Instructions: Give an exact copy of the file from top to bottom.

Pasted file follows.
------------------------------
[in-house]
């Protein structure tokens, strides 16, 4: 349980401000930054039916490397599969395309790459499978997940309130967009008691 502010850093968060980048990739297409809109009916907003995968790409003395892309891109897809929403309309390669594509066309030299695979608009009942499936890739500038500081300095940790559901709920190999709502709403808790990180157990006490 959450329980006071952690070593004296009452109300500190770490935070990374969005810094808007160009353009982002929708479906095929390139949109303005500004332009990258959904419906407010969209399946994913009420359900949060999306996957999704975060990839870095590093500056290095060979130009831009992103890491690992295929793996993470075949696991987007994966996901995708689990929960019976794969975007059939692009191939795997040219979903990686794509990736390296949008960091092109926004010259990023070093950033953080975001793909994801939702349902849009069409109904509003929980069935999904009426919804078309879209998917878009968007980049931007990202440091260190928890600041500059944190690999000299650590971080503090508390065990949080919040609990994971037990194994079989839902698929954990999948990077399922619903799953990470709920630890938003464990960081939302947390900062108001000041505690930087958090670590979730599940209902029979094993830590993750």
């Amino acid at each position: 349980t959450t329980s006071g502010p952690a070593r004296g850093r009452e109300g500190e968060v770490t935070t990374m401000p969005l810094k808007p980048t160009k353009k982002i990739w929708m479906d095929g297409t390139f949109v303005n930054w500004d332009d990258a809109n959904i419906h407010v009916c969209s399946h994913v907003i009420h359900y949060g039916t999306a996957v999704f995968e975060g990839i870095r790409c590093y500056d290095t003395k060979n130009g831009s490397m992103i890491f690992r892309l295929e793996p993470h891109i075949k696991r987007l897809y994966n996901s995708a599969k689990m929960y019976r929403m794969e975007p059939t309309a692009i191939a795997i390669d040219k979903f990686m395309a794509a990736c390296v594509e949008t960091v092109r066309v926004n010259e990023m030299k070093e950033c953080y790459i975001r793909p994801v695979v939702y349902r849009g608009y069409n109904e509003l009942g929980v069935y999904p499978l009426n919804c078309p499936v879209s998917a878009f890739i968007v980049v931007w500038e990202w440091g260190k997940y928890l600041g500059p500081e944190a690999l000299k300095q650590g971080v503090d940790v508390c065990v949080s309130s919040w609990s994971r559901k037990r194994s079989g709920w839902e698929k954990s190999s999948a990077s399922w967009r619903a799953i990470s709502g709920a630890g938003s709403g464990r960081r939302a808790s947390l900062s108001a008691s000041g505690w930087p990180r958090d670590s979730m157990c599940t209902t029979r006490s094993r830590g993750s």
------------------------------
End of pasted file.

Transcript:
[in-house]
């Protein structure tokens, strides 16, 4: 349980401000930054039916490397599969395309790459499978997940309130967009008691 502010850093968060980048990739297409809109009916907003995968790409003395892309891109897809929403309309390669594509066309030299695979608009009942499936890739500038500081300095940790559901709920190999709502709403808790990180157990006490 959450329980006071952690070593004296009452109300500190770490935070990374969005810094808007160009353009982002929708479906095929390139949109303005500004332009990258959904419906407010969209399946994913009420359900949060999306996957999704975060990839870095590093500056290095060979130009831009992103890491690992295929793996993470075949696991987007994966996901995708689990929960019976794969975007059939692009191939795997040219979903990686794509990736390296949008960091092109926004010259990023070093950033953080975001793909994801939702349902849009069409109904509003929980069935999904009426919804078309879209998917878009968007980049931007990202440091260190928890600041500059944190690999000299650590971080503090508390065990949080919040609990994971037990194994079989839902698929954990999948990077399922619903799953990470709920630890938003464990960081939302947390900062108001000041505690930087958090670590979730599940209902029979094993830590993750």
């Amino acid at each position: 349980t959450t329980s006071g502010p952690a070593r004296g850093r009452e109300g500190e968060v770490t935070t990374m401000p969005l810094k808007p980048t160009k353009k982002i990739w929708m479906d095929g297409t390139f949109v303005n930054w500004d332009d990258a809109n959904i419906h407010v009916c969209s399946h994913v907003i009420h359900y949060g039916t999306a996957v999704f995968e975060g990839i870095r790409c590093y500056d290095t003395k060979n130009g831009s490397m992103i890491f690992r892309l295929e793996p993470h891109i075949k696991r987007l897809y994966n996901s995708a599969k689990m929960y019976r929403m794969e975007p059939t309309a692009i191939a795997i390669d040219k979903f990686m395309a794509a990736c390296v594509e949008t960091v092109r066309v926004n010259e990023m030299k070093e950033c953080y790459i975001r793909p994801v695979v939702y349902r849009g608009y069409n109904e509003l009942g929980v069935y999904p499978l009426n919804c078309p499936v879209s998917a878009f890739i968007v980049v931007w500038e990202w440091g260190k997940y928890l600041g500059p500081e944190a690999l000299k300095q650590g971080v503090d940790v508390c065990v949080s309130s919040w609990s994971r559901k037990r194994s079989g709920w839902e698929k954990s190999s999948a990077s399922w967009r619903a799953i990470s709502g709920a630890g938003s709403g464990r960081r939302a808790s947390l900062s108001a008691s000041g505690w930087p990180r958090d670590s979730m157990c599940t209902t029979r006490s094993r830590g993750s």